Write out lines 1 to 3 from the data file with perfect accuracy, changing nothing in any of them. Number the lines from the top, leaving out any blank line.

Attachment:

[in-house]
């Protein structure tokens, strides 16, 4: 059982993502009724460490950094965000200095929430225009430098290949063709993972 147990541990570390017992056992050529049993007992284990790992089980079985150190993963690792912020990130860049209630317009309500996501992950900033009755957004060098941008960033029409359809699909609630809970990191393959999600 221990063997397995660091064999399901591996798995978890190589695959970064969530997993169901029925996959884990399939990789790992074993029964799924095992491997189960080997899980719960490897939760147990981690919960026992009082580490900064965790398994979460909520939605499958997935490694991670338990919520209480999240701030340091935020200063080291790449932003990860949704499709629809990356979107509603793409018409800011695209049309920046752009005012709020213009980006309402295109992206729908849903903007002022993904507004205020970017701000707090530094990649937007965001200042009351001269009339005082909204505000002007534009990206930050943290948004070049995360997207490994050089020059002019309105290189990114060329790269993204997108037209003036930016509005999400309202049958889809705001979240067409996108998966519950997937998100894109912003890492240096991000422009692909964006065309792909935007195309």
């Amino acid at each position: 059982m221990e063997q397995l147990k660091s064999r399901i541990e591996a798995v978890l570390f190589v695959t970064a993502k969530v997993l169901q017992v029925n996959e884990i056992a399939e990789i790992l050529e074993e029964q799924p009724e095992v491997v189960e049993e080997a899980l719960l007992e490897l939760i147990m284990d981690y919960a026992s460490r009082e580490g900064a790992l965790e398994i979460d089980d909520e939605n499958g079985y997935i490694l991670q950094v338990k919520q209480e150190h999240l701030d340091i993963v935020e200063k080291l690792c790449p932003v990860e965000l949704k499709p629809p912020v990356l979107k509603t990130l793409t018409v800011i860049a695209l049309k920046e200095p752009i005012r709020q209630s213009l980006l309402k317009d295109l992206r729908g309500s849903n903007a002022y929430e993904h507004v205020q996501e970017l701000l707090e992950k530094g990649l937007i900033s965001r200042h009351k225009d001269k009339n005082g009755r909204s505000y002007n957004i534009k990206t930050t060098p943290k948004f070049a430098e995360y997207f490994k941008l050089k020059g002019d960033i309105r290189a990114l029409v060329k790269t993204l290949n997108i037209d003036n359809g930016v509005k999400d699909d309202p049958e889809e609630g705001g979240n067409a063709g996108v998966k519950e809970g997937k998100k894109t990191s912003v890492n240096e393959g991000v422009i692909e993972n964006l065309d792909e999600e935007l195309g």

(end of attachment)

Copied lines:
[in-house]
């Protein structure tokens, strides 16, 4: 059982993502009724460490950094965000200095929430225009430098290949063709993972 147990541990570390017992056992050529049993007992284990790992089980079985150190993963690792912020990130860049209630317009309500996501992950900033009755957004060098941008960033029409359809699909609630809970990191393959999600 221990063997397995660091064999399901591996798995978890190589695959970064969530997993169901029925996959884990399939990789790992074993029964799924095992491997189960080997899980719960490897939760147990981690919960026992009082580490900064965790398994979460909520939605499958997935490694991670338990919520209480999240701030340091935020200063080291790449932003990860949704499709629809990356979107509603793409018409800011695209049309920046752009005012709020213009980006309402295109992206729908849903903007002022993904507004205020970017701000707090530094990649937007965001200042009351001269009339005082909204505000002007534009990206930050943290948004070049995360997207490994050089020059002019309105290189990114060329790269993204997108037209003036930016509005999400309202049958889809705001979240067409996108998966519950997937998100894109912003890492240096991000422009692909964006065309792909935007195309």
């Amino acid at each position: 059982m221990e063997q397995l147990k660091s064999r399901i541990e591996a798995v978890l570390f190589v695959t970064a993502k969530v997993l169901q017992v029925n996959e884990i056992a399939e990789i790992l050529e074993e029964q799924p009724e095992v491997v189960e049993e080997a899980l719960l007992e490897l939760i147990m284990d981690y919960a026992s460490r009082e580490g900064a790992l965790e398994i979460d089980d909520e939605n499958g079985y997935i490694l991670q950094v338990k919520q209480e150190h999240l701030d340091i993963v935020e200063k080291l690792c790449p932003v990860e965000l949704k499709p629809p912020v990356l979107k509603t990130l793409t018409v800011i860049a695209l049309k920046e200095p752009i005012r709020q209630s213009l980006l309402k317009d295109l992206r729908g309500s849903n903007a002022y929430e993904h507004v205020q996501e970017l701000l707090e992950k530094g990649l937007i900033s965001r200042h009351k225009d001269k009339n005082g009755r909204s505000y002007n957004i534009k990206t930050t060098p943290k948004f070049a430098e995360y997207f490994k941008l050089k020059g002019d960033i309105r290189a990114l029409v060329k790269t993204l290949n997108i037209d003036n359809g930016v509005k999400d699909d309202p049958e889809e609630g705001g979240n067409a063709g996108v998966k519950e809970g997937k998100k894109t990191s912003v890492n240096e393959g991000v422009i692909e993972n964006l065309d792909e999600e935007l195309g």